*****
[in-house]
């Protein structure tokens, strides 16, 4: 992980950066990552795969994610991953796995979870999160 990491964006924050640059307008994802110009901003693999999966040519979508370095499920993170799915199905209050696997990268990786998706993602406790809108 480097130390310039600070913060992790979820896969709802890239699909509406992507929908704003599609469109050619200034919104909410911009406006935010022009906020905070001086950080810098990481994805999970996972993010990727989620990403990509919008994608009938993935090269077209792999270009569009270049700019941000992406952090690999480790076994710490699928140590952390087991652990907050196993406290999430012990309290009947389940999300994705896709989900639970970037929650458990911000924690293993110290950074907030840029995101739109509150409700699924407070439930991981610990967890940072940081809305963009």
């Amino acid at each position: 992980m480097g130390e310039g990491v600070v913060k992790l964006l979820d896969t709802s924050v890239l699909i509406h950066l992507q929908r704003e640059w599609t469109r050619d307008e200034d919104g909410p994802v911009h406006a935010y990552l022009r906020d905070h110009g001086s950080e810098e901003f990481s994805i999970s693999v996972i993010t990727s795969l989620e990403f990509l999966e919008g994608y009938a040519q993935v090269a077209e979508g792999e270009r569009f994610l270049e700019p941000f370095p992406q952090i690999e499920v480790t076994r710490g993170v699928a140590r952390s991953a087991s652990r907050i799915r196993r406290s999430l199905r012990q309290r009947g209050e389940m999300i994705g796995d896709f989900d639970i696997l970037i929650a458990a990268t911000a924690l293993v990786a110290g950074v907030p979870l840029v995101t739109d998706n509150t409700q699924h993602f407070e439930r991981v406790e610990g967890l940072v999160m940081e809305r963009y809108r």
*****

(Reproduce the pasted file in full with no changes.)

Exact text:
[in-house]
């Protein structure tokens, strides 16, 4: 992980950066990552795969994610991953796995979870999160 990491964006924050640059307008994802110009901003693999999966040519979508370095499920993170799915199905209050696997990268990786998706993602406790809108 480097130390310039600070913060992790979820896969709802890239699909509406992507929908704003599609469109050619200034919104909410911009406006935010022009906020905070001086950080810098990481994805999970996972993010990727989620990403990509919008994608009938993935090269077209792999270009569009270049700019941000992406952090690999480790076994710490699928140590952390087991652990907050196993406290999430012990309290009947389940999300994705896709989900639970970037929650458990911000924690293993110290950074907030840029995101739109509150409700699924407070439930991981610990967890940072940081809305963009």
């Amino acid at each position: 992980m480097g130390e310039g990491v600070v913060k992790l964006l979820d896969t709802s924050v890239l699909i509406h950066l992507q929908r704003e640059w599609t469109r050619d307008e200034d919104g909410p994802v911009h406006a935010y990552l022009r906020d905070h110009g001086s950080e810098e901003f990481s994805i999970s693999v996972i993010t990727s795969l989620e990403f990509l999966e919008g994608y009938a040519q993935v090269a077209e979508g792999e270009r569009f994610l270049e700019p941000f370095p992406q952090i690999e499920v480790t076994r710490g993170v699928a140590r952390s991953a087991s652990r907050i799915r196993r406290s999430l199905r012990q309290r009947g209050e389940m999300i994705g796995d896709f989900d639970i696997l970037i929650a458990a990268t911000a924690l293993v990786a110290g950074v907030p979870l840029v995101t739109d998706n509150t409700q699924h993602f407070e439930r991981v406790e610990g967890l940072v999160m940081e809305r963009y809108r």